Oddworld Stranger’s Wrath HD Review
In today’s video game industry, it’s not a strange coincidence that some truly great games are overlooked by more popular commercial favorites. Case in point – Rayman Origins, a charming game in its own right, sold 50,000 units, where other games like Dead Island and Modern Warfare 3 easily cleared over a million. That’s just a recent example. Some true gems have been buried because of their lack of an ad campaign or publisher hype. There’s no bigger example of this than Oddworld Stranger’s Wrath.
Released in 2005 for Xbox, Wrath truly defined the creative aspect of Lorne Lanning and his Oddworld Inhabitants team, combining fun first-person shooting mechanics with solid third-person platforming, along with a terrific storyline and an unmatched presentation. (It also helps that the game didn’t involve a dork like Abe – and yes, he’s a dork.) Unfortunately, Electronic Arts did very little to hype the game, and it was buried under a mountain of more popular hits. It never got the respect it deserved. Maybe that’ll change now that Just Add Water has given the game a high-definition gloss over and re-released it today on PlayStation Network as Oddworld Stranger’s Wrath HD.
The game is primarily the same as it was in 2005, in terms of structure. You play a stranger who hunts his prey using special living ammunition, critters that serve unique purposes depending how they’re used, as well as a vacuum that sucks up the culprits, saving you the trouble of tying them up. The game has you chasing after several criminals, but soon enough, you stumble upon a bigger plot – one that will introduce the stranger to something he didn’t see coming. (There’s a huge plot twist here that’s considered one of the best ever done in a video game, and it’s still intact, just in case you haven’t discovered it yet.)
While the first-person shooting isn’t as concise as, say, Modern Warfare 3, there’s no question that it works really well in Wrath. Choosing which ammunition is best for each situation is a neat touch, and having to hunt down the critters for your arsenal adds an extra challenge to the overall proceedings. The third-person platforming is very good as well, even if your combat skills are limited to running attacks, a spinning fist and what appears to be a pretty slow head butt. Regardless, you can still do some damage to the smaller varmints shooting at you. However, when it comes to bosses, you’ll need to combine both skills together to effectively bring them down and collect your bounty.
There are times that the game gets ridiculous with its difficulty. The first few hours are a cakewalk, but once the second half truly kicks in, you’ll face bosses that are tougher than you could’ve imagined. What’s more, the finale involves a split-second escape and requires the kind of timing normally reserved for, say, Houdini. But it’s still a game well worth playing, mainly because the Oddworld Inhabitants magic remains intact, both in first-person and third-person perspectives.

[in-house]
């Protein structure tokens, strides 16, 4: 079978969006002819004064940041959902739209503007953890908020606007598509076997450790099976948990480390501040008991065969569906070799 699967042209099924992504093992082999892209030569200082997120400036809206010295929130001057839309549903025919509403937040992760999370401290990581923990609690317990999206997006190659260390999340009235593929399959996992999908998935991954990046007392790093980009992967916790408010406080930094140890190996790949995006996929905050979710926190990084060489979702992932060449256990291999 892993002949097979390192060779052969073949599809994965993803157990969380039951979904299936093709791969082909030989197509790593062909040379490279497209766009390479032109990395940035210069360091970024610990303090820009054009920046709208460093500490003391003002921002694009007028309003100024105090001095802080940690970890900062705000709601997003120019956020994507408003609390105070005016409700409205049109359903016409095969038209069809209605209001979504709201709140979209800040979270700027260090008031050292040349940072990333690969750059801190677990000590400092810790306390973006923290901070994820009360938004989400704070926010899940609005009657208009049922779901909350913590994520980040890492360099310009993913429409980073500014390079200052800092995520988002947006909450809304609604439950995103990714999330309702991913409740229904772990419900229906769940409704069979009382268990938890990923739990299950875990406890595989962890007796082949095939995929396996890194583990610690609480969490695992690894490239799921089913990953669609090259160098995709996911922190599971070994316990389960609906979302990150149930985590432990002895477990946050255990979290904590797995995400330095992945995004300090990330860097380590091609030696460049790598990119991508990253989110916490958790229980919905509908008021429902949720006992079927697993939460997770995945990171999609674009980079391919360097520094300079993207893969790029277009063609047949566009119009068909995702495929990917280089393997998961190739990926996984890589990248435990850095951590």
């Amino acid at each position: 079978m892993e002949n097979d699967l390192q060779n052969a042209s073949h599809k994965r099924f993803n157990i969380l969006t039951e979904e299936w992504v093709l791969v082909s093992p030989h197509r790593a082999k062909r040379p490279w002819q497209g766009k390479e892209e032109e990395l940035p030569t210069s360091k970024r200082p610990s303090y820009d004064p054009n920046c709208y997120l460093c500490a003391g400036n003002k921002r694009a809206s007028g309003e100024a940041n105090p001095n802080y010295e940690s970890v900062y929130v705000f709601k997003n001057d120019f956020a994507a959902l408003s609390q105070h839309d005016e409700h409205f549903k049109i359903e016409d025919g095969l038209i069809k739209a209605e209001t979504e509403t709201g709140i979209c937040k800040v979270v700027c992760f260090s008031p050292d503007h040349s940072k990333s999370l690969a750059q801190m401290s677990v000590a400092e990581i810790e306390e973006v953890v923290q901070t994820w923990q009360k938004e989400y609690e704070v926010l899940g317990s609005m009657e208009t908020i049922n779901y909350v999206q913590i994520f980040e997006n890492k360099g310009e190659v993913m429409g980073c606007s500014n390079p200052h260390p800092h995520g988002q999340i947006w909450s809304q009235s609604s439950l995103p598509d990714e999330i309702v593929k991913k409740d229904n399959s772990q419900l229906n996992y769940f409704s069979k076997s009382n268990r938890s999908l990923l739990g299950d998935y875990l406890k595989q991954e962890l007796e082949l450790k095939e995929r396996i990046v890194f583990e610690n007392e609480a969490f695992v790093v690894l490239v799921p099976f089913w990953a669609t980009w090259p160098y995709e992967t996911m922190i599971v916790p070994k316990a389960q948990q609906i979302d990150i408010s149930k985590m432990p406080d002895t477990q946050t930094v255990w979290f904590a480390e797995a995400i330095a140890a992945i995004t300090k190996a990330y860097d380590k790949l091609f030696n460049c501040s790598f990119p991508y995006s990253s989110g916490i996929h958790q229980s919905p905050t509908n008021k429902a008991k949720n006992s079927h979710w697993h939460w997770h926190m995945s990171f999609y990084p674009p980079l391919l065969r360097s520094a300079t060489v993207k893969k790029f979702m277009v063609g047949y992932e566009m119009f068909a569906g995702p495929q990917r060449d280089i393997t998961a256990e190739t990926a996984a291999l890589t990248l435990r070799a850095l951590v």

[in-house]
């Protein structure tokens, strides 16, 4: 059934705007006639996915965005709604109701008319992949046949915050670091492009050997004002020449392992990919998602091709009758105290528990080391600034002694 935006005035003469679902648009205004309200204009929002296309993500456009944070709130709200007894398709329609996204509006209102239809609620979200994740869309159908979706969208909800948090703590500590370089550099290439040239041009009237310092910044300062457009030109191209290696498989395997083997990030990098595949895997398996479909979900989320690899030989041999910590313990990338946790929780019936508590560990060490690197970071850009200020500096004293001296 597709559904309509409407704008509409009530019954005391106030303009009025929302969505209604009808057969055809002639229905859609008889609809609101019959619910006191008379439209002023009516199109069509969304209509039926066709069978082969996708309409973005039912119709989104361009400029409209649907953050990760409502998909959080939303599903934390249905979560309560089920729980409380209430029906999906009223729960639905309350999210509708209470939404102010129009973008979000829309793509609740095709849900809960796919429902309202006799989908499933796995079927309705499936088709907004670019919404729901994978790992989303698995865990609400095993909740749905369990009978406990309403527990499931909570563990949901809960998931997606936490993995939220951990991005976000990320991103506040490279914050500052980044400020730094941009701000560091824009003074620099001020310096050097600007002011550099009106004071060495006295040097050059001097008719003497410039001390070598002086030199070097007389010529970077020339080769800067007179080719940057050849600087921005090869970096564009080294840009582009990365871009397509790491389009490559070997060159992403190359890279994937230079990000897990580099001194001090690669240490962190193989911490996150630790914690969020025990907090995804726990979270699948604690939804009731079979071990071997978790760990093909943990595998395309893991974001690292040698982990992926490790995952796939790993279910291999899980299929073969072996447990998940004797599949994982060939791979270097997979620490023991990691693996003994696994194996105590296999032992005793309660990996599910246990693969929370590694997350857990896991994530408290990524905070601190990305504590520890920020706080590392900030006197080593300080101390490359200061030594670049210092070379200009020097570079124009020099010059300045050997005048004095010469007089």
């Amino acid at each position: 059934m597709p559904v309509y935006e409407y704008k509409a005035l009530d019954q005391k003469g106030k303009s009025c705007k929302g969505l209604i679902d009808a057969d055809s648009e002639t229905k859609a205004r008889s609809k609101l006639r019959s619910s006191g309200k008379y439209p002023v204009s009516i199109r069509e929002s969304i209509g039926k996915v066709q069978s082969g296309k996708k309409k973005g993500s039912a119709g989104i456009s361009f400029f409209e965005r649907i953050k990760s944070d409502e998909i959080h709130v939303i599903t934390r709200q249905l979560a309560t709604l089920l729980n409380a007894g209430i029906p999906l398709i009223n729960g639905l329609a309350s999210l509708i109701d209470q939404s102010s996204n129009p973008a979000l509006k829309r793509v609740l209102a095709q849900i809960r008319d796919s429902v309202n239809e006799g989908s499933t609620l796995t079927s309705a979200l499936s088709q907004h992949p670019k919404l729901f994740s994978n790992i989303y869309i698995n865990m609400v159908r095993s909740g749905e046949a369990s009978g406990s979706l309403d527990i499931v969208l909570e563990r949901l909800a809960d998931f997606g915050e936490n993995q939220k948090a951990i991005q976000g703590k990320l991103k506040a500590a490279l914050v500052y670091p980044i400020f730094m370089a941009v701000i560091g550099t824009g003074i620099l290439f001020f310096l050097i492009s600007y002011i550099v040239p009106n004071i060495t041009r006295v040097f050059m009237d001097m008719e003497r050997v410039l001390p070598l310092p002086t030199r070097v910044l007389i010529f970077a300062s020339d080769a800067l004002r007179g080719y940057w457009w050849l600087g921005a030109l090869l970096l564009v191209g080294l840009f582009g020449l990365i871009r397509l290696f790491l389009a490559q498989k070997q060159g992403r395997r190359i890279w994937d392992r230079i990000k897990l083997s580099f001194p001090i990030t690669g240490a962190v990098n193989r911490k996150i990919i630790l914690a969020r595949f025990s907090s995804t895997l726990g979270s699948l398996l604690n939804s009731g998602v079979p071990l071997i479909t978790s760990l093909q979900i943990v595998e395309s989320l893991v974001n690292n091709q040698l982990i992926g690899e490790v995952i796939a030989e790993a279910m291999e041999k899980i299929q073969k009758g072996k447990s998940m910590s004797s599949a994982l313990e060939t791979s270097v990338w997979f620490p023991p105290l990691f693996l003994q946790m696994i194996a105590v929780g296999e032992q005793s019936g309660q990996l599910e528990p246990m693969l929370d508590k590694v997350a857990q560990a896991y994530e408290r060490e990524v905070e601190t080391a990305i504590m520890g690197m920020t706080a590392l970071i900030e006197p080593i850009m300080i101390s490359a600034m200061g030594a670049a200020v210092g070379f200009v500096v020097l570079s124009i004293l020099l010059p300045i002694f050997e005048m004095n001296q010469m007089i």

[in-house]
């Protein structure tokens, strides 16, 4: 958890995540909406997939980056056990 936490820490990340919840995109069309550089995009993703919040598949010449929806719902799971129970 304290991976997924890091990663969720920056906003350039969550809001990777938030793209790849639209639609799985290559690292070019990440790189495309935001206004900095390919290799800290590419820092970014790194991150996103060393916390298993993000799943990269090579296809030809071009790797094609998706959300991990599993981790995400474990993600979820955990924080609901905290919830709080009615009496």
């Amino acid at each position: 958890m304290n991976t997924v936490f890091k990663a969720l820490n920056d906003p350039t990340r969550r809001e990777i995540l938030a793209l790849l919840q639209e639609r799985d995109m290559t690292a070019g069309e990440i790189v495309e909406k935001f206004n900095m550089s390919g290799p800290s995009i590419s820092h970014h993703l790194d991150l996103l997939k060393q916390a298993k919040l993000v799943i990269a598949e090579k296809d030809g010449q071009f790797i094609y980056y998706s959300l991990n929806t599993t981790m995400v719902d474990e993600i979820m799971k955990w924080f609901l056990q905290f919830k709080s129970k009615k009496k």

Just Add Water has done a phenomenal job with the game’s visuals. The game runs at a fairly speedy rate, and there’s hardly a moment when the details diminish, whether you’re running around a trouble-laden village or setting traps in the forest. Furthermore, the smaller touches with characters, from the way your ammunition futters on your crossbow to characters that react upon your arrival, are appealing.
The audio hasn’t changed much, but the music will be cool for fans of Sergio Leone Westerns, or perhaps even Red Dead Redemption, with guitar twangs and plenty of toe-tapping upbeat songs. The sound effects could be better in some cases, but still aren’t bad. And the voicework is top notch, particularly the Stranger, who sounds like a more gusto-filled version of Clint Eastwood. Y’know, before he got all grumpy in Gran Torino.
Oddworld Stranger’s Wrath HD is lacking in replayability, just like the original. Once you finish the game, the only thing left to do is try it again to get all the bounties you missed, or mixing up attacks on previously defeated enemies. There's no co-op or multiplayer here. There's not even leaderboards. However, the original content is here in all its glory, and Just Add Water will be adding both Move and 3D support over the next few months, free of charge.
Though the game does have its rough spots – and probably won’t see the light of day on Xbox Live anytime soon, if at all – Oddworld Stranger’s Wrath HD is still an undeniable classic that shouldn’t be missed this time around. It’s got sensational gameplay combined with a razor-sharp presentation and the kind of story that really involves you, rather than sitting as a bony structure for meaty gameplay segments. This is as amazing as downloadable gaming gets – but what else would you have expected from Lorne Lanning and his crew?